The correlations described in Sects. 8.1 and 8.2 are related to the well-known correlation between the momentum rate observed in molecular outflows and the bolometric luminosity of the driving sources, first noted by Rodriguez et al. (1982). More recent determinations of this correlation give \((\dot{P}/M_{\odot }~{\mathrm {year^{-1}~km~s^{-1}}}) = 10^{-4.36\pm 0.12}\) \((L_{\mathrm{bol}}/L_\odot )^{0.69\pm 0.05}\) (Cabrit and Bertout 1992) or \((\dot{P}/M_{\odot }~{\mathrm {year^{-1}~km~s^{-1}}}) = 10^{-4.24\pm 0.32}\) \((L_{\mathrm{bol}}/L_\odot )^{0.67\pm 0.13}\) (Maud et al. 2015, for a sample of massive protostars). The empirical correlations with cm emission described by Eqs. 28 and 31 result in an expected correlation \((\dot{P}/M_{\odot }~{{\mathrm {year^{-1}~km~s^{-1}}}})\) = \(10^{-4.77\pm 0.14}\) \((L_{\mathrm{bol}}/L_\odot )^{0.58\pm 0.08}\), which is in agreement with the results obtained directly from the observations. We interpreted the correlation of the outflow momentum rate with the radio luminosity (Eq. 31) as a consequence of the shock ionization mechanism working in radio jets, and the correlation of the bolometric and radio luminosities (Eq. 28) as a consequence of the accretion and outflow relationship. In this context, the well-known correlation between the momentum rate of molecular outflows and the bolometric luminosity of their driving sources can be interpreted as a natural consequence of the other two correlations.

9 Additional topics

9.1 Fossil outflows

In the case of regions of massive star formation there are also clear examples of jets that show the morphology and spectral index characteristic of this type of sources. Furthermore, these massive jets fall in the correlations previously discussed.

However, there is a significant number of molecular outflows in regions of massive star formation where it has not been possible to detect the jet. Instead, ultracompact HII regions are found near the center of these outflows (e.g., G5.89−0.39, Zijlstra et al. 1990; G25.65+1.05 and G240.31+0.07, Shepherd and Churchwell 1996; G45.12+0.13 and G45.07+0.13, Hunter et al. 1997; G192.16−3.82, Devine et al. 1999; G213.880−11.837, Qin et al. 2008; G10.6−0.4, Liu et al. 2010; G24.78+0.08, Codella et al. 2013; G35.58−0.03, Zhang et al. 2014).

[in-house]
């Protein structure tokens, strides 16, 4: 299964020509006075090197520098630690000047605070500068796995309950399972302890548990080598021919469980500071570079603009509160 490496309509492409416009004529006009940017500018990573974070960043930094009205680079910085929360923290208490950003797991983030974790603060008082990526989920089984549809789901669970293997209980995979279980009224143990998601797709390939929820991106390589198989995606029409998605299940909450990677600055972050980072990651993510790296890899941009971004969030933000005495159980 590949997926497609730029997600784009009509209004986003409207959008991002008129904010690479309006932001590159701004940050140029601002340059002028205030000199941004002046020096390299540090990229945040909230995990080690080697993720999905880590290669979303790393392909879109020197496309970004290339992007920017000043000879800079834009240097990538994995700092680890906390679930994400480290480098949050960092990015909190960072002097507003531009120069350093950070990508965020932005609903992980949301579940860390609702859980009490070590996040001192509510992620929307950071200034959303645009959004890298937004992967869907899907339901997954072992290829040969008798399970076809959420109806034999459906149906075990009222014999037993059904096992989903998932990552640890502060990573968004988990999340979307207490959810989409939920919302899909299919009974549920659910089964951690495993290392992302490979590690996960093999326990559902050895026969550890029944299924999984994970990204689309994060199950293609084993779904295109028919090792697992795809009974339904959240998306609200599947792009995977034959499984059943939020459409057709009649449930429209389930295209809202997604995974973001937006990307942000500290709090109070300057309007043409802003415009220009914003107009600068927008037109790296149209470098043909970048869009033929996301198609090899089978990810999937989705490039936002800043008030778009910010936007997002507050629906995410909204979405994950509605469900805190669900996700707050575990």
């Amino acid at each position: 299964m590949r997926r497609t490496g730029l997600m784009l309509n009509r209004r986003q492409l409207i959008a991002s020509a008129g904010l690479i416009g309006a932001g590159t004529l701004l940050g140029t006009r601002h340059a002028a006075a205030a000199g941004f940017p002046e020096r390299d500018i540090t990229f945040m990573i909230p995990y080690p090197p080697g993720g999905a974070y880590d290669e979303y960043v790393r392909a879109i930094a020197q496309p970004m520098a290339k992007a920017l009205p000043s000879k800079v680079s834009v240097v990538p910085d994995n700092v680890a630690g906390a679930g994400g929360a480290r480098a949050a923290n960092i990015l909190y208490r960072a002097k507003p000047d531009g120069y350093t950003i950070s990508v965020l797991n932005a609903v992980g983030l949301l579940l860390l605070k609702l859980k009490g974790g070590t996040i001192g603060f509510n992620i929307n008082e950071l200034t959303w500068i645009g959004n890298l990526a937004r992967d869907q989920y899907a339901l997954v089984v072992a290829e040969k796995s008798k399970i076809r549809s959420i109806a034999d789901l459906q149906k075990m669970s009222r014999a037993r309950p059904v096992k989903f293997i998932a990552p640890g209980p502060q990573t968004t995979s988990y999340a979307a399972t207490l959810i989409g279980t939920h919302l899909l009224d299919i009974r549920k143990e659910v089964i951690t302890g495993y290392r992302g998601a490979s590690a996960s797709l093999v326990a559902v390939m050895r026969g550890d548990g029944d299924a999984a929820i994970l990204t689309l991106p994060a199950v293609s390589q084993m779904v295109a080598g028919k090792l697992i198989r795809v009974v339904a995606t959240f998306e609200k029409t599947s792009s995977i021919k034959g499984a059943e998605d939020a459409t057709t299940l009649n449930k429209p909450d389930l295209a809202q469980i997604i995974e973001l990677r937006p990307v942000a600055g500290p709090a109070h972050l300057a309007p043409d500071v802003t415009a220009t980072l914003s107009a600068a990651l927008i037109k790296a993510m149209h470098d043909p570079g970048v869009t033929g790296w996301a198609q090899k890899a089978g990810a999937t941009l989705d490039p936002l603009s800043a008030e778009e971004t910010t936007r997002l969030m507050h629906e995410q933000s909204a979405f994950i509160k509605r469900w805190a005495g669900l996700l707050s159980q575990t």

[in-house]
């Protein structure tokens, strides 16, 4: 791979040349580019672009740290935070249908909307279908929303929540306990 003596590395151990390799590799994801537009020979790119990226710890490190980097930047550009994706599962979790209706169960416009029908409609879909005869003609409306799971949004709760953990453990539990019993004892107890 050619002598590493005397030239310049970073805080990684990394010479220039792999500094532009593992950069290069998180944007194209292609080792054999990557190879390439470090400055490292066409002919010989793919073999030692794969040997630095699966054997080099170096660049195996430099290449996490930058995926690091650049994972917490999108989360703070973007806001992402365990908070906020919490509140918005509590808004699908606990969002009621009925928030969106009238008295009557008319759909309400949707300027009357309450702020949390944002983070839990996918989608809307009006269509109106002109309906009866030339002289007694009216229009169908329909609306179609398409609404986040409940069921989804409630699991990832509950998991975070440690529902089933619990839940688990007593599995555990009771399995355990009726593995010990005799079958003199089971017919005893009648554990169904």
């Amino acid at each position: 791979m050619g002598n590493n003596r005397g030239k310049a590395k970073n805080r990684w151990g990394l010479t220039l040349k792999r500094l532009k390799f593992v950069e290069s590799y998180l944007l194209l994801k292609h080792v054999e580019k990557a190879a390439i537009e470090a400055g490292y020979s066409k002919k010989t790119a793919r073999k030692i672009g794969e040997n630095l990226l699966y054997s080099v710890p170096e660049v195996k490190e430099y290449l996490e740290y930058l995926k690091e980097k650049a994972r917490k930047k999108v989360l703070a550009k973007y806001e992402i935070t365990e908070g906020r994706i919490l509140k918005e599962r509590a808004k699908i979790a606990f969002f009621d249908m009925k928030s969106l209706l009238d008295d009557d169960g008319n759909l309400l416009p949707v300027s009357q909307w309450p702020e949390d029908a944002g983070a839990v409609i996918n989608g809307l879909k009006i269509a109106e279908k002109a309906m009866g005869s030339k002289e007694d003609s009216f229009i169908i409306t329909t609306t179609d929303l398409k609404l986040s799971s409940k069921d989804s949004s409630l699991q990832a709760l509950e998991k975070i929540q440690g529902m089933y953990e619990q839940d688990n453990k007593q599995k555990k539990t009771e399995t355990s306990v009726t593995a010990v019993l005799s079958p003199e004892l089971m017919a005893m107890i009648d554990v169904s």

We can think of two explanations for this result. One is that the central source has evolved and the jet has been replaced by an ultracompact HII region. From momentum conservation the outflow will continue coasting for a large period of time, becoming a fossil outflow in the sense that it now lacks an exciting source of energy. The alternative explanation is that a centimeter jet is present in the region but that the much brighter HII region makes it difficult to detect it. This is a problem that requires further research.

It should also be noted that in two of the best studied cases, G25.65+1.05 and G240.31+0.07, high angular resolution radio observations (Kurtz et al. 1994; Chen 2007; Trinidad 2011) have revealed fainter sources in the region that could be the true energizing sources of the molecular outflows. If this is the case, the outflows cannot be considered as fossil since they would have an associated active jet.

9.2 Jets or ionized disks?

The presence in star forming regions of an elongated centimeter source is usually interpreted as indicating the presence of a thermal jet. This interpretation is typically confirmed by showing that the outflow traced at larger scales by molecular outflows and/or optical/IR HH objects aligns with the small-scale radio jet. In the sources where the true dust disk is detected and resolved, it is found to align perpendicular to the outflow axis. However, in a few massive objects there is evidence that the elongated centimeter source actually traces a photoionized disk (S106IR: Hoare et al. 1994; S140-IRS: Hoare 2006; Orion Source I: Reid et al. 2007; see Fig. 10). These objects show a similar centimeter spectral index to that of jets and one cannot discriminate using this criterion. There is also the case of NGC 7538 IRS1, a source that has been interpreted as an ionized jet (Sandell et al. 2009) or modeled as a photoionized accretion disk (Lugo et al. 2004), although it is usually referred to as an ultracompact HII region (Zhu et al. 2013).
Fig. 10

The radio sources associated with S140 IRS1 and with source I in Orion. These sources of radio continuum emission are believed to trace photoionized disks and not jets. Image reproduced with permission from [left] Hoare (2006), copyright by AAS; and [right] based on Reid et al. (2007)